South-east Asia would likely be spared the scourge of haze in 2019, despite predictions of a developing El Nino that could bring drier-than-usual conditions to the region next year, said an Indonesian official this week.
“We are very convinced…that we can handle this,” Mr Nazir Foead, chief of Indonesia’s Peatland Restoration Agency, told The Straits Times on Thursday (Dec 13), on the sidelines of the ongoing United Nations climate talks in the Polish city of Katowice.
Pointing to stepped-up efforts to protect Indonesia’s fire-prone landscape in the aftermath of the 2015 crisis, as well as improved coordination between parties including the government, communities and fire fighters, he added that he was confident that the region would not suffer haze as severe as it was that year.
“We cannot say that there will not be fires, but there will be fewer incidents, and they will be put out much quicker,” Mr Foead said.
An El Nino event is associated with unusually hot and dry weather in countries in the western Pacific, such as Singapore and Indonesia. During the 2015 El Nino year, which was exceptionally severe, forest fires in Indonesia raged harder and for longer, resulting in an intense haze that shrouded the region from September to October.
According to the forecasts made earlier this month by the United States’ National Oceanic and Atmospheric Administration, there is an 80 per cent chance that an El Nino weather phenomenon could develop in the next three months.
They include efforts to reduce the occurrence of fires, such as damming up canals to re-flood dried up landscapes, or measures to suppress the blazes when they erupt.
Other than weather factors, fire risk in Indonesia is heightened when the carbon-rich peatlands carpeting the country are drained of water for oil palm and other plantations. When the peat is exposed to air, it becomes more flammable, and also releases carbon into the atmosphere.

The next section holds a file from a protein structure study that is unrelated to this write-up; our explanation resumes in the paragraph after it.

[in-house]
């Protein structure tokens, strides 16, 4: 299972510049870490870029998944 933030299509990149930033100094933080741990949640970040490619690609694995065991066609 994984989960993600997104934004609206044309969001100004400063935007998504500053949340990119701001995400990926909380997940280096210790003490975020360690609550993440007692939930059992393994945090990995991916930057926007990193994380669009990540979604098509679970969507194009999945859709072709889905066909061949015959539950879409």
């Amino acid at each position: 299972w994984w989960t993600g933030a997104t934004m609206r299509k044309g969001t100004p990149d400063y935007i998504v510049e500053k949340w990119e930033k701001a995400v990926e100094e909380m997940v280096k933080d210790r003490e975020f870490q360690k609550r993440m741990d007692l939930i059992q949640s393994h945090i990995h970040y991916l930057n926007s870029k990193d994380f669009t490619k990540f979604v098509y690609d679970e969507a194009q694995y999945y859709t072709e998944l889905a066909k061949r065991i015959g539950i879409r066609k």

Indonesia has a new tool in its arsenal to fight haze. In October, it established the International Tropical Peatland Centre in Jakarta.
An initiative of Indonesia, Peru, the Democratic Republic of the Congo and the Republic of the Congo, the research centre aims to develop scientific projects that will inform the conservation and sustainable management of tropical peatlands – large carbon sinks which can be found in all four countries.
“There are similar problems with peatland management in all countries, such as the conversion of peatlands for agriculture and the draining of peatlands, and with the establishment of this centre, we can learn from each other,” said Mr Foead.
For example, the mapping of peatlands can help planners determine which areas of a peat dome should be conserved, and which are more suitable for agroforestry, he added.
“We have done great mapping exercises with Lidar, we would like to share that, and I think the other countries are very keen to learn,” he said.
Indonesia has also worked with Japanese institutions on how to monitor water table levels in these areas in real time, and this is also an area of interest for the other countries, Mr Foead added.
Ms Pey Peixun, outreach manager for the Singapore-based environmental group PM Haze (People’s Movement to Stop Haze), said the establishment of the centre was timely.
The group discovered over the course of its work on peatland restoration projects in Indonesia that a key barrier to peatland restoration is the lack of access to information, such as peat maps, vegetation, and water table data, she said.
Ms Pey said: “Currently, there is no coordinated dissemination and research centre. Instead, the information and research needed is scattered among various local and international institutions. The presence of the centre as a coordinating body will hopefully speed up the global peatland restoration effort.”